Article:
Jim Smart
October 1, 2009

You might be inclined to ask why Ford didn't develop its own high-performance Autolite carburetors. In some instances, it did, such as the Autolite in-line four (also known as the Cross Boss) and the 4100s used on the 289 High Performance. From an economic standpoint, it made more sense to give Holley the opportunity to develop high-performance Ford carburetors instead. Ford kept Holley busy between '67-'71, developing performance carburetors for FE-series 390 and 428 big-blocks plus Boss 302 and Boss 429. The '71 429 Super Cobra Jet engine would be Holley's last hurrah until '83 when it would return on the Mustang GT as the 4180 for three short years.

Understanding Date Codes
Date codes are found on the carburetor air horn. Expect to see three lines stamped in factory installed and service replacement Holley carburetors-Ford part number, Holley List number, and the date code. See the Ford Carburetor Guide from Pony Carburetors for more details.

If you've found an aftermarket Holley carburetor, expect to see two lines of information stamped in the air horn - Holley's traditional List number and a date code based on the Julian calendar with days 001 through 365 plus year of manufacture. Look for this information in the very informative Ford Carburetor Guide as well.

Autolite Motorcraft 4300
Many throw tomatoes at this carburetor, so it calls for understanding if you're going to get along with it. Although we like the 4100 shoebox carburetor, it was not emissions-friendly by federal standards. With ever-increasing emissions standards coming in the late 1960s, Ford had to develop the 4300 almost overnight. It is radically different than the 4100 it replaced. For one thing, the 4300 was not an across-the-board replacement for all four-barrel carburetors. Some engines, including most big-blocks, were still fitted with the 4100 and Holley 4150s through 1972. The 4300 went through its share of teething problems early on and never managed to shed that reputation. Is it a better carburetor than the 4100? Depends on who you ask. As a rule, the 4300 has always been a disappointing emissions carburetor with more than its share of performance tuning issues.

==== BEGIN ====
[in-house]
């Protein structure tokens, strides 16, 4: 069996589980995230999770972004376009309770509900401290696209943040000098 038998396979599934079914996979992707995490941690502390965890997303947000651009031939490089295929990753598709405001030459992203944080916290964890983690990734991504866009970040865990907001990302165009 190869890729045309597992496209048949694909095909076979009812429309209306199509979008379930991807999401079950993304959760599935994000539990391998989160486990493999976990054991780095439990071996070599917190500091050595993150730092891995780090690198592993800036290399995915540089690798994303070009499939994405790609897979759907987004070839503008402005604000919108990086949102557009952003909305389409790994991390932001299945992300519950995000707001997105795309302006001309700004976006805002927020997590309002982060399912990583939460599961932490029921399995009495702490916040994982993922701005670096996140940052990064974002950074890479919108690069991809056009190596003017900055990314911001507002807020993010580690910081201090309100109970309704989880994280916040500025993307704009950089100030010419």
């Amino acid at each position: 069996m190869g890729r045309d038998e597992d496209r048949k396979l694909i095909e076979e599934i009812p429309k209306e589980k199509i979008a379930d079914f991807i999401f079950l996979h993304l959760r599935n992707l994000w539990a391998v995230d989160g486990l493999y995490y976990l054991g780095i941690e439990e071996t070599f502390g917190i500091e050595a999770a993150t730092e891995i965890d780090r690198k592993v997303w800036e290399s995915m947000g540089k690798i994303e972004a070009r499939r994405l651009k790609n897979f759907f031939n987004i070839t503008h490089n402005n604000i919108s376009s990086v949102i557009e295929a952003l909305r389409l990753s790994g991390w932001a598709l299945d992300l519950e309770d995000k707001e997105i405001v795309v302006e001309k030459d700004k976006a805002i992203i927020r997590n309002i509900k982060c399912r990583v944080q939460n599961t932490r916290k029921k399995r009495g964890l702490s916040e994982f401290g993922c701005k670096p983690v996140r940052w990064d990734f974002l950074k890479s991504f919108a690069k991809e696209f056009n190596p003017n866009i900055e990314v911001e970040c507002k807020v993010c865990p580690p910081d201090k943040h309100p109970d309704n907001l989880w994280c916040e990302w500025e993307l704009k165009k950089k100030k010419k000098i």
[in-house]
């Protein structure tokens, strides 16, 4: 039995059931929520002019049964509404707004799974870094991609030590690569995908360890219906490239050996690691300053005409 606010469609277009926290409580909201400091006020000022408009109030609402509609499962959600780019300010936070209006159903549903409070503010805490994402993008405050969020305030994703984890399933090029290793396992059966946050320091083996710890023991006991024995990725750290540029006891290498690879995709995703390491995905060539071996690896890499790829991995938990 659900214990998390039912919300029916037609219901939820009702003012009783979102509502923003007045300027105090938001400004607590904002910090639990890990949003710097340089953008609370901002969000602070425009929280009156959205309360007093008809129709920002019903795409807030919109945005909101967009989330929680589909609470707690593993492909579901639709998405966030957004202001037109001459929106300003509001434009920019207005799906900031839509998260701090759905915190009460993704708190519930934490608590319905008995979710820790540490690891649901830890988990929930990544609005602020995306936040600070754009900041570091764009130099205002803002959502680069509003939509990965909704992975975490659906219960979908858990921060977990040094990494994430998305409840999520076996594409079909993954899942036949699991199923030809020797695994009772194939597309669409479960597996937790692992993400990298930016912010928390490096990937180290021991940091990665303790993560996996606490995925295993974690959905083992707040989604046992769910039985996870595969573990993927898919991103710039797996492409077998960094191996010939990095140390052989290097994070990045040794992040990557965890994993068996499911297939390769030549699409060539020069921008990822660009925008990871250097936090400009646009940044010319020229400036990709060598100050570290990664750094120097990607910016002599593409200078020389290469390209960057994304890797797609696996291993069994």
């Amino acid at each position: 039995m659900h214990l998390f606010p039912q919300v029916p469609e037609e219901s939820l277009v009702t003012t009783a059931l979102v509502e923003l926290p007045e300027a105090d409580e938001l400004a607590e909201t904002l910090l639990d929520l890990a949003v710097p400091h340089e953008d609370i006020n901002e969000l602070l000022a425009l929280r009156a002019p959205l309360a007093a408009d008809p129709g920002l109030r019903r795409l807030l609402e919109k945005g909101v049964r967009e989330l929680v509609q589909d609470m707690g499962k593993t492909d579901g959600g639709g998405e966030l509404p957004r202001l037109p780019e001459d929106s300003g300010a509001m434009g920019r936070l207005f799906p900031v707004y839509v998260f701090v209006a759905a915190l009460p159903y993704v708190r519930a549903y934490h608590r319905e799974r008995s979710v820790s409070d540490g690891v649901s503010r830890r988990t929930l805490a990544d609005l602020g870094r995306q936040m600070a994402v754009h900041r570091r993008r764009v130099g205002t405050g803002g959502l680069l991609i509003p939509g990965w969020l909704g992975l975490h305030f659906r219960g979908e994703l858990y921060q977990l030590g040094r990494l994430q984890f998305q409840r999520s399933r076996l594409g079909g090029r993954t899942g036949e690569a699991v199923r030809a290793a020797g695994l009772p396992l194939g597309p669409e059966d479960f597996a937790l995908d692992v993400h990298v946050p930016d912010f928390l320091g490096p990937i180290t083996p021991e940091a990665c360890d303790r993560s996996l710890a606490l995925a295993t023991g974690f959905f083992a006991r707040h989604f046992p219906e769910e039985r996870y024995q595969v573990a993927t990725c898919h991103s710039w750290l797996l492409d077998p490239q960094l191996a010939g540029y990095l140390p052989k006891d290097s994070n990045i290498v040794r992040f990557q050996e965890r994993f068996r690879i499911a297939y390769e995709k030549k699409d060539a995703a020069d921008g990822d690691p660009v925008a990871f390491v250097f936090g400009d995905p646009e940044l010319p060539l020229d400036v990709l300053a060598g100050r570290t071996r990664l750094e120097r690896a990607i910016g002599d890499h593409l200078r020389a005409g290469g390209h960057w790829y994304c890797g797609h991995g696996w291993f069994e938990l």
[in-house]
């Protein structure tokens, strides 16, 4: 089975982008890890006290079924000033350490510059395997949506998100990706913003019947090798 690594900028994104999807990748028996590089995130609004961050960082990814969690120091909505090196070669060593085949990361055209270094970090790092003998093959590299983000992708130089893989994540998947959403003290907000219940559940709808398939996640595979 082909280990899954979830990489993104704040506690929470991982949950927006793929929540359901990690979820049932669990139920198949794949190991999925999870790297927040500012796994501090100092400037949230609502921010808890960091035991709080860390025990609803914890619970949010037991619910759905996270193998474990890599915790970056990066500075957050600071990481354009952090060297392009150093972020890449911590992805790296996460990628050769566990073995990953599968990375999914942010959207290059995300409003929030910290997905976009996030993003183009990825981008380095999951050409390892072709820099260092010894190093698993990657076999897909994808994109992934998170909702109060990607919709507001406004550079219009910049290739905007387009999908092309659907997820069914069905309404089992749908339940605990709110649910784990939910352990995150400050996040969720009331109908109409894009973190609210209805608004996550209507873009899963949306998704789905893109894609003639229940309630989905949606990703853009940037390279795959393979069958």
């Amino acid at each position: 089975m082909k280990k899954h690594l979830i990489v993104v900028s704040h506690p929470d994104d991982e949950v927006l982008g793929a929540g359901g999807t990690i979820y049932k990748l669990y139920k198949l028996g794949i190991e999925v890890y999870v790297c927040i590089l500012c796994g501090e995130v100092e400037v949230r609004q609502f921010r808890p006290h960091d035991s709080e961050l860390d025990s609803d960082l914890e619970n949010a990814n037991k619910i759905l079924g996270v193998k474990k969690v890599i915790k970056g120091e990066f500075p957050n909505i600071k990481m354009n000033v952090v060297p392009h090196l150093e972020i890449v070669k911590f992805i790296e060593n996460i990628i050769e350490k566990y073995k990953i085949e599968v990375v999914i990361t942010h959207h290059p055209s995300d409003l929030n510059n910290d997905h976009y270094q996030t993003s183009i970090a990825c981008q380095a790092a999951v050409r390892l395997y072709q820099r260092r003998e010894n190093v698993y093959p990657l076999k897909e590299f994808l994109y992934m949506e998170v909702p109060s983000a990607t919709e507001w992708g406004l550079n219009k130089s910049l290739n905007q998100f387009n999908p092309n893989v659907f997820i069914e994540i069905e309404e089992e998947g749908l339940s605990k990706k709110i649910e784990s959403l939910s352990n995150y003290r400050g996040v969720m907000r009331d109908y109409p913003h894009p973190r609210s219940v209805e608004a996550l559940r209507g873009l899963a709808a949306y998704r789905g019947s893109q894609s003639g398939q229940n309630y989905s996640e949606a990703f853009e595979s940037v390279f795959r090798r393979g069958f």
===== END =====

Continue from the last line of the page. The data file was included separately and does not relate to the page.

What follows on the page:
Early 4300 carburetors were small - 441cfm - which was adequate for the 289 yet inadequate for 390s. For '68, Ford came out with a 600cfm 4300 for fuel-thirsty big-blocks. The early ('67-'68) 4300s can be identified by a fat curb idle screw in back of the body. The 4300 continued to evolve through the early 1970s when Ford replaced it with the 4350, virtually the same carburetor, 600cfm in size, found on the 351C, 429, and 460 engines. Challenging to find is the Autolite 4300D, a 715cfm spread-bore four-barrel that was used on the Boss 351, 351C High Output, and 351C Cobra Jet. More details on the 4300 and 4350 can be found in the Ford Carburetor Guide from Pony Carburetors.

Rochester Quadrajet
Ford purists cringe whenever this subject comes up, but Ford did indeed install the GM Rochester Quadrajet on the 429 V-8 in '70-'71. General Motors introduced the Quadrajet in 1965, which made these vehicles legendary for their throaty bellow whenever the accelerator was mashed. The Quadrajet was the auto industry's first spread-bore design and, properly tuned, it is an excellent carburetor. "Spread Bore" means huge secondary bores with small primaries for improved fuel economy. The Quadrajet has an air valve secondary system just like the 4300 and 4300D. It is also the same 715cfm size as a 4300D.